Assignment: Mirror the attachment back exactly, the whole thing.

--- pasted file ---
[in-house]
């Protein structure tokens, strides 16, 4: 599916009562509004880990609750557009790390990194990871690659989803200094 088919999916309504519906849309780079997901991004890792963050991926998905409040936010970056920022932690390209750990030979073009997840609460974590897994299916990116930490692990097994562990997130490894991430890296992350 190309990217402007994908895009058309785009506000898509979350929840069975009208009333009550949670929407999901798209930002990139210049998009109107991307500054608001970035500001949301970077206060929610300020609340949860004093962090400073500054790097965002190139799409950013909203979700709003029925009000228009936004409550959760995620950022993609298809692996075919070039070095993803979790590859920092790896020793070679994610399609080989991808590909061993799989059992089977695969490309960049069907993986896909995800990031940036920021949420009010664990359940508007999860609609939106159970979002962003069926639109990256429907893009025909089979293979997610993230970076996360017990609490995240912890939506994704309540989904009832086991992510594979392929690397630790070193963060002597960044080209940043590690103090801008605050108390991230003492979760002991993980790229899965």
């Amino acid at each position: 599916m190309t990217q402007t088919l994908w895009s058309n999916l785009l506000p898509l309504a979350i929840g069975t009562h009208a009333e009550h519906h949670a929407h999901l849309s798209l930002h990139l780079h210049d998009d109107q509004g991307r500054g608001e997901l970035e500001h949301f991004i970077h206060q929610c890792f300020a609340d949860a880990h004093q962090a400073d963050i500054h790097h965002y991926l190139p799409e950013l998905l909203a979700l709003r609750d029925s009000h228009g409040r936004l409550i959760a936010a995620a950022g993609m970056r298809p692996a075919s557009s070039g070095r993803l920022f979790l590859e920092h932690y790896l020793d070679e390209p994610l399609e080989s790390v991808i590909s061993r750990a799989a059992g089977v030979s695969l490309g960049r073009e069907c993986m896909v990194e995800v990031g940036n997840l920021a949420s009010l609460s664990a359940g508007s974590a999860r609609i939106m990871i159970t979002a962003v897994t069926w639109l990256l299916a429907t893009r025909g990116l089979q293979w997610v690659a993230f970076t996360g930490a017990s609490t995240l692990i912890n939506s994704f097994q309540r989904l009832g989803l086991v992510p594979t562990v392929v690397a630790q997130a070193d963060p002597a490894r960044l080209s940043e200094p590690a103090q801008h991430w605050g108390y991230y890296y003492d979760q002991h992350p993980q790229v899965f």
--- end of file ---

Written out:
[in-house]
């Protein structure tokens, strides 16, 4: 599916009562509004880990609750557009790390990194990871690659989803200094 088919999916309504519906849309780079997901991004890792963050991926998905409040936010970056920022932690390209750990030979073009997840609460974590897994299916990116930490692990097994562990997130490894991430890296992350 190309990217402007994908895009058309785009506000898509979350929840069975009208009333009550949670929407999901798209930002990139210049998009109107991307500054608001970035500001949301970077206060929610300020609340949860004093962090400073500054790097965002190139799409950013909203979700709003029925009000228009936004409550959760995620950022993609298809692996075919070039070095993803979790590859920092790896020793070679994610399609080989991808590909061993799989059992089977695969490309960049069907993986896909995800990031940036920021949420009010664990359940508007999860609609939106159970979002962003069926639109990256429907893009025909089979293979997610993230970076996360017990609490995240912890939506994704309540989904009832086991992510594979392929690397630790070193963060002597960044080209940043590690103090801008605050108390991230003492979760002991993980790229899965």
């Amino acid at each position: 599916m190309t990217q402007t088919l994908w895009s058309n999916l785009l506000p898509l309504a979350i929840g069975t009562h009208a009333e009550h519906h949670a929407h999901l849309s798209l930002h990139l780079h210049d998009d109107q509004g991307r500054g608001e997901l970035e500001h949301f991004i970077h206060q929610c890792f300020a609340d949860a880990h004093q962090a400073d963050i500054h790097h965002y991926l190139p799409e950013l998905l909203a979700l709003r609750d029925s009000h228009g409040r936004l409550i959760a936010a995620a950022g993609m970056r298809p692996a075919s557009s070039g070095r993803l920022f979790l590859e920092h932690y790896l020793d070679e390209p994610l399609e080989s790390v991808i590909s061993r750990a799989a059992g089977v030979s695969l490309g960049r073009e069907c993986m896909v990194e995800v990031g940036n997840l920021a949420s009010l609460s664990a359940g508007s974590a999860r609609i939106m990871i159970t979002a962003v897994t069926w639109l990256l299916a429907t893009r025909g990116l089979q293979w997610v690659a993230f970076t996360g930490a017990s609490t995240l692990i912890n939506s994704f097994q309540r989904l009832g989803l086991v992510p594979t562990v392929v690397a630790q997130a070193d963060p002597a490894r960044l080209s940043e200094p590690a103090q801008h991430w605050g108390y991230y890296y003492d979760q002991h992350p993980q790229v899965f």